On 20th February, the Delhi High Court in Novartis Ag & Anr v. Sun Pharmaceutical Industries passed an order issuing a temporary injunction restraining Sun Pharmaceuticals from launching its generic version of Novartis’ Nilotinib. The injunction was granted on the grounds that there was a prima facie case in favor of the plaintiff, that the balance of convenience also lay in favour of them and that they would suffer an irreparable loss without the injunction. Yet, there is no recording of reasons why the Court deems the situation to be so.
This post looks into the fundamentals of granting interim injunctions with respect to the pharmaceutical drugs and the potential implication of granting them without rightly recording the reasons for the same.
Nilotinib is a medication for the treatment of chronic myelogenous leukemia, that is sold under the brand name of Tasigna by Novartis. Nilotinib (Patent – IN 237430) is used in cases where imatinib (Novartis’ Glivec), fails to get a response from the patient. Novartis had filed for patent protection for Nilotinib in 2004 and owns the patent till July 2023. Cipla had made a pre-grant opposition against the patent application of Novartis, but the same was rejected by the Assistant Controller of Patents. The validity of Novartis’ suit patent was upheld when previous cases of infringement of the Nilotinib patent were held in its favor (Novartis v. Rajiv Mukul – where the defendant decided to stop production and Novartis v. S.P. Accure Labs – where a permanent injunction was granted). In the present case, an ad-interim injunction was granted against launch of the drug by Sun Pharma. The order relied on the rejection of Cipla’s pre-grant opposition and the above-mentioned cases to hold in favor of Novartis.
While all this sounds good, the glaring lack of reasoning regarding the existence of a prima facie case and how irreparable harm is caused in the absence of the injunction is cause for concern.
Interim Injunctions in Patent Infringement Cases
An interim injunction is usually granted on the following grounds:
- The party seeking the relief must establish a prima facie case based on facts for the injunction,
- The balance of convenience must favor the grant of an injunction,
- There should be irreparable damage caused due to the denial of the injunction.
There is also a fourth consideration that comes into play when granting interim injunctions for pharmaceutical patents, and that is, there should be no opposition to public interest in granting the injunction.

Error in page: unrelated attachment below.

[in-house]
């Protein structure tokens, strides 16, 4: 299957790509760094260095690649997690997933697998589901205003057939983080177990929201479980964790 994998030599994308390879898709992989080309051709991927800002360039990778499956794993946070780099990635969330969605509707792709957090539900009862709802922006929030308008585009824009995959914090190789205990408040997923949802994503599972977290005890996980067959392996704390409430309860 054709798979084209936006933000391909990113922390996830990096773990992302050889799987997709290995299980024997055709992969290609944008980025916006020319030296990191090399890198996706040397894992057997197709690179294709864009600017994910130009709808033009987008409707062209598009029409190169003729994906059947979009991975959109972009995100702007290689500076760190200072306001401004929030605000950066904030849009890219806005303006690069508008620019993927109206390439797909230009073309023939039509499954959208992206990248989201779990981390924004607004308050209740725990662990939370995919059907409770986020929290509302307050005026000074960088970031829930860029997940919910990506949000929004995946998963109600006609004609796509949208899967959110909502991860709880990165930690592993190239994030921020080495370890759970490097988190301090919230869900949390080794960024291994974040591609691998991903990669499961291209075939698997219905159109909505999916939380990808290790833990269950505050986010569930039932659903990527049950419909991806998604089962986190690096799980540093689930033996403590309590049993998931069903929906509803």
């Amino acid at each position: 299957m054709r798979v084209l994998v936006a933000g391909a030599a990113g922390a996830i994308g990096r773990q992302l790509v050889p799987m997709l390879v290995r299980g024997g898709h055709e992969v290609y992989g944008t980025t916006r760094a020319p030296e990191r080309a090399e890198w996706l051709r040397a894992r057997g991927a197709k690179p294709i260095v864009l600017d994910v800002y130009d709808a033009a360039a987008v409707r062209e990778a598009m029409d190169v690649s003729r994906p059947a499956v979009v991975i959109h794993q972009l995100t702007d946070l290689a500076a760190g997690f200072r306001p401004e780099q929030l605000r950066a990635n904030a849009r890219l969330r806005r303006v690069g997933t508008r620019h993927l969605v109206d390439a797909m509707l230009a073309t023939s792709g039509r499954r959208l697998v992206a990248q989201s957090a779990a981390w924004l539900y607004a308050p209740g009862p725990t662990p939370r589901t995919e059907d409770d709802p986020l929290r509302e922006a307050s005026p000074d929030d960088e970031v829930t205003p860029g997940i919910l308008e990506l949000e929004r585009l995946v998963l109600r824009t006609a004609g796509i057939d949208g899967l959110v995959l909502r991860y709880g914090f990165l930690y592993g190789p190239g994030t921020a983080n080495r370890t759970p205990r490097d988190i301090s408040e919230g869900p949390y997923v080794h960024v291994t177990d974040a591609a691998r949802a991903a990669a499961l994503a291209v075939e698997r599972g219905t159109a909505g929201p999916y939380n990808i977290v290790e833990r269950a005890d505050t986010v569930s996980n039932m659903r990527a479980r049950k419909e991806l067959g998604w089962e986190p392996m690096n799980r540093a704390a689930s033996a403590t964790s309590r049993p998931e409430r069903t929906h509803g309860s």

Setting a Standard for Granting Interim Injunctions
Presumption of Validity of Patents
Given the Patent Office’s high error rate in granting pharmaceutical patents, the practice of presuming the validity of a patent in cases of granting an injunction comes under serious doubt. In the present case, the order relies on the decided cases concerning the patented drug and the rejection of Cipla’s pre-grant opposition for the presumption of validity of Novartis’ patent over Nilotinib. However, the larger institutional inadequacies of the Patent Office leaves open several questions on the level of scrutiny adopted while granting patents and their continued validity.
Need for a Prima Facie Case
The validity of a patent and the prima facie standard for injunctions go together. Under the CPC, a prima facie case would be one where there is a triable issue. For cases concerning patents, this would, of course, be an instance of infringement and the burden to establish the same lies with the petitioner. Given the existing doubts in the presumption of validity, the threshold for what constitutes a prima facie case must also be higher.
The Novartis order grants an injunction in favor of the plaintiff, after stating that there is a prima facie case because – Novartis has a valid patent; the validity has been tested in the pre-grant opposition, and the launch of Nilotinib by Sun would be an infringement of Novartis’ rights. Further, the order states there was be irreparable loss without the injunction and that the balance of convenience lies in favor of the plaintiffs. The fact that Novartis has also been able to produce the drug at a ‘reasonable price’ with the patent aids the decision for granting the injunction. However, there is no discussion on why or how this constitutes a case for an interim injunction.